Saturday, October 17, 2009

St. Ignatius of Antioch and the Early Church

By Kenneth D. Whitehead

Sometime around the year 107 A.D., a short, sharp persecution of the Church of Christ resulted in the arrest of the bishop of Antioch in Syria. His name was Ignatius. According to one of the harsh penal practices of the Roman Empire of the day, the good bishop was condemned to be delivered up to wild beasts in the arena in the capital city. The insatiable public appetite for bloody spectacles meant a chronically short supply of victims; prisoners were thus sent off to Rome to help fill the need.

So the second bishop of Antioch was sent to Rome as a

condemned prisoner. According to Church historian Eusebius (ca. 260-ca. 340), Ignatius had been bishop in Antioch for nearly forty years at the time of his arrest. This means that he had been bishop there while some of the original apostles were almost certainly still alive and preaching.

St. Ignatius of Antioch was conducted first by land from Syria across Asia Minor (modern Turkey). He was escorted by a detachment of Roman soldiers. In a letter he sent ahead to the Church of Christ in Rome, this bishop described his ardent wish to imitate the passion of Christ through his own coming martyrdom in the Roman Colosseum. He warned the Christians in Rome not to try to save him. He also spoke of his conflicts with his military escort and of their casual cruelties, describing his guards as "ten leopards". The discipline of the march cannot have been unrelieved, however, since Ignatius was permitted to receive delegations of visitors from local Churches in the cities of Asia Minor through which the escorts and Ignatius passed along the way (To the Romans, 5:1).

In Smyrna (modern Izmir), St. Ignatius met, not only with the bishop of that city, St. Polycarp, but also with delegations from the neighboring cities of Ephesus, Magnesia, and Tralles. Each delegation was headed by a local bishop. Ignatius wrote thank-you letters to the Christians in each of these cities who had visited the notable but shackled bishop-prisoner. Chiefly through these letters, St. Ignatius of Antioch is known to us today.

Establishing these letters, written in Greek, as authentic and genuinely from the first decade of the second century was one of the triumphs of nineteenth-century British scholarship. Without them, this bishop of Antioch might have remained no more than a name, as obscure as many another early Christian bishop.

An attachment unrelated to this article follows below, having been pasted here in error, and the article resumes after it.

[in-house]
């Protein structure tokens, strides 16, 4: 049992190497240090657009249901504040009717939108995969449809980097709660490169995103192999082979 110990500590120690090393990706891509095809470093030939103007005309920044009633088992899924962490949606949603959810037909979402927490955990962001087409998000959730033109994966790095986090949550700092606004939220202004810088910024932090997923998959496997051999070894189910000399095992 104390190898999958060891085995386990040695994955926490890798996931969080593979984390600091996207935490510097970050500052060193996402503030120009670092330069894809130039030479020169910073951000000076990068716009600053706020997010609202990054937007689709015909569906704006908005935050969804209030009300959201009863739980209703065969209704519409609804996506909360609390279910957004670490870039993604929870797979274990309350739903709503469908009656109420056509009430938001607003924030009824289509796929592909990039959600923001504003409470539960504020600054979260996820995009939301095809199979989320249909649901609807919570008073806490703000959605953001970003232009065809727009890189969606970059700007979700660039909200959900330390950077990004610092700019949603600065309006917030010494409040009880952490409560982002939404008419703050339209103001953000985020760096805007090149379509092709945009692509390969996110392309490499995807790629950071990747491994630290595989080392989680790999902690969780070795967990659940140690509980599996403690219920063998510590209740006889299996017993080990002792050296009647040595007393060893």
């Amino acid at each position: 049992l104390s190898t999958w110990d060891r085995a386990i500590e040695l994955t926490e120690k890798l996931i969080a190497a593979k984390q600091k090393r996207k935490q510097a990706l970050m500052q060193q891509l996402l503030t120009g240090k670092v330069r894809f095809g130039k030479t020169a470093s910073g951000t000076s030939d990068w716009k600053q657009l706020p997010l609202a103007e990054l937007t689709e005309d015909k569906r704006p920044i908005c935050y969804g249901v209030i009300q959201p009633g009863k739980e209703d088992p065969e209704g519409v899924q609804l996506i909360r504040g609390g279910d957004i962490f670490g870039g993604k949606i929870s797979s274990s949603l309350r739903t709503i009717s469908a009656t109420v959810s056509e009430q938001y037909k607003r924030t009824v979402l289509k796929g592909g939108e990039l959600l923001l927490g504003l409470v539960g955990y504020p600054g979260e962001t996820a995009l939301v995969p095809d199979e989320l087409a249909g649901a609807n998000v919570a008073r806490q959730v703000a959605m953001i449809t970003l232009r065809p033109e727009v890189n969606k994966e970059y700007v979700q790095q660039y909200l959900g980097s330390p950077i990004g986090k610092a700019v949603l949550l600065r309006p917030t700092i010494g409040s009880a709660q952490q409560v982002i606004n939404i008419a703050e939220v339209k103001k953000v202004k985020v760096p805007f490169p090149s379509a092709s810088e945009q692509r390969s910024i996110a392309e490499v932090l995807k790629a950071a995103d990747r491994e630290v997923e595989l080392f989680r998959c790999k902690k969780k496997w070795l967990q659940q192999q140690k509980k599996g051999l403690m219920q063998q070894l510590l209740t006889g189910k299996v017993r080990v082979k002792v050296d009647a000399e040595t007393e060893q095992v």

Escorted on to the Greek city of Troas on the Aegean Sea, Ignatius wrote yet another letter to the Church at Smyrna, through which he had passed. He also wrote personally to Bishop Polycarp of that city. Finally, from Troas he wrote still another letter to the Philadelphians; the local Church of Philadelphia had despatched two deacons who overtook his party at Troas.

Shortly after writing these seven letters to Churches in Asia Minor, St. Ignatius of Antioch was taken aboard ship. The remainder of his journey to Italy was by sea. Tradition holds that he won his longed-for martyrdom in the Roman amphitheater during the reign of Emperor Trajan (98-117).

But the letters he left behind afford us a precious and remarkable picture of what that Church was like not even two full generations after issuing from the side of Jesus Christ on the Cross.

The adult life of St. Ignatius of Antioch as a second-generation Church leader almost exactly spanned the period of transition between the end of the first Christian generation and the beginning of the third. Thus, his witness about the nature of the Church of his day is of the most profound and fundamental importance.

What was the Church like around the year 107 A.D.? The Church had already spread far and wide since the days of the apostles. St. Ignatius was conducted over a good part of what, today, is Turkey, encountering local Churches in most major towns. At the head of each of these Churches was a principal leader, a bishop. The geographical spread of individual local Churches, each headed by a bishop, is obvious from the fact that Ignatius was met by delegations headed by bishops from each sizeable town along the route.

That St. Ignatius was met by these "official" delegations indicates that local Churches were in close touch with one another. They did not see themselves as independent, self-selected, self-governing congregations of like-minded people; they saw themselves as linked together in the one body of Christ according to an already firmly established, well-understood system, even though they happened to be geographically separated.

The solidarity with which they all turned out to honor a prisoner being led to martyrdom, who also happened to be the bishop of Antioch, tells us something about their respect for the incumbent of that office. Antioch was to become one of the great patriarchal bishoprics of the Church of antiquity, along with Alexandria and Rome--and, later, Constantinople.

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